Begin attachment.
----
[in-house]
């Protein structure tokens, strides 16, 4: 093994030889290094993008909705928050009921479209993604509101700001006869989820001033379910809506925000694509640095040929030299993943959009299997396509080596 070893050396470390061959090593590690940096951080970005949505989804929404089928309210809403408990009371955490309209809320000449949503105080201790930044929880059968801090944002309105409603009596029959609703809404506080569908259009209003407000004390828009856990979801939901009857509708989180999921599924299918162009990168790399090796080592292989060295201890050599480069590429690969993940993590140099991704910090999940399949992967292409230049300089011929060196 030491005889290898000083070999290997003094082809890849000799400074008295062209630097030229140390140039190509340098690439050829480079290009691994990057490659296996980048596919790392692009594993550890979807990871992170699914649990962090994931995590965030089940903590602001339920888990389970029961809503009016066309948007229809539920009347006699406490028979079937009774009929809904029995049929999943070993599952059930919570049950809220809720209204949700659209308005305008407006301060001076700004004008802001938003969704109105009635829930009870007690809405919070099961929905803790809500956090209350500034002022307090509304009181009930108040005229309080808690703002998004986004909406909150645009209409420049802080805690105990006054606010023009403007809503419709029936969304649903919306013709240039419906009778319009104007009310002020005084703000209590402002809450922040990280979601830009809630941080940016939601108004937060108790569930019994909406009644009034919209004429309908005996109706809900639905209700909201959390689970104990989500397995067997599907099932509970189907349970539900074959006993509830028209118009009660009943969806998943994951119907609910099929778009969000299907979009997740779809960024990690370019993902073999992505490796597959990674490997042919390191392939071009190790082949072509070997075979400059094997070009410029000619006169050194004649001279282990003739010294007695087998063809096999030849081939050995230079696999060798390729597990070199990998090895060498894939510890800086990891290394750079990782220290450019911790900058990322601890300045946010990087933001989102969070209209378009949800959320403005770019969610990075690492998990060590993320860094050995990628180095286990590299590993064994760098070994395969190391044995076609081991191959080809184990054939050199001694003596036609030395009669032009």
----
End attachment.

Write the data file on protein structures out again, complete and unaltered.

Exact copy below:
[in-house]
């Protein structure tokens, strides 16, 4: 093994030889290094993008909705928050009921479209993604509101700001006869989820001033379910809506925000694509640095040929030299993943959009299997396509080596 070893050396470390061959090593590690940096951080970005949505989804929404089928309210809403408990009371955490309209809320000449949503105080201790930044929880059968801090944002309105409603009596029959609703809404506080569908259009209003407000004390828009856990979801939901009857509708989180999921599924299918162009990168790399090796080592292989060295201890050599480069590429690969993940993590140099991704910090999940399949992967292409230049300089011929060196 030491005889290898000083070999290997003094082809890849000799400074008295062209630097030229140390140039190509340098690439050829480079290009691994990057490659296996980048596919790392692009594993550890979807990871992170699914649990962090994931995590965030089940903590602001339920888990389970029961809503009016066309948007229809539920009347006699406490028979079937009774009929809904029995049929999943070993599952059930919570049950809220809720209204949700659209308005305008407006301060001076700004004008802001938003969704109105009635829930009870007690809405919070099961929905803790809500956090209350500034002022307090509304009181009930108040005229309080808690703002998004986004909406909150645009209409420049802080805690105990006054606010023009403007809503419709029936969304649903919306013709240039419906009778319009104007009310002020005084703000209590402002809450922040990280979601830009809630941080940016939601108004937060108790569930019994909406009644009034919209004429309908005996109706809900639905209700909201959390689970104990989500397995067997599907099932509970189907349970539900074959006993509830028209118009009660009943969806998943994951119907609910099929778009969000299907979009997740779809960024990690370019993902073999992505490796597959990674490997042919390191392939071009190790082949072509070997075979400059094997070009410029000619006169050194004649001279282990003739010294007695087998063809096999030849081939050995230079696999060798390729597990070199990998090895060498894939510890800086990891290394750079990782220290450019911790900058990322601890300045946010990087933001989102969070209209378009949800959320403005770019969610990075690492998990060590993320860094050995990628180095286990590299590993064994760098070994395969190391044995076609081991191959080809184990054939050199001694003596036609030395009669032009």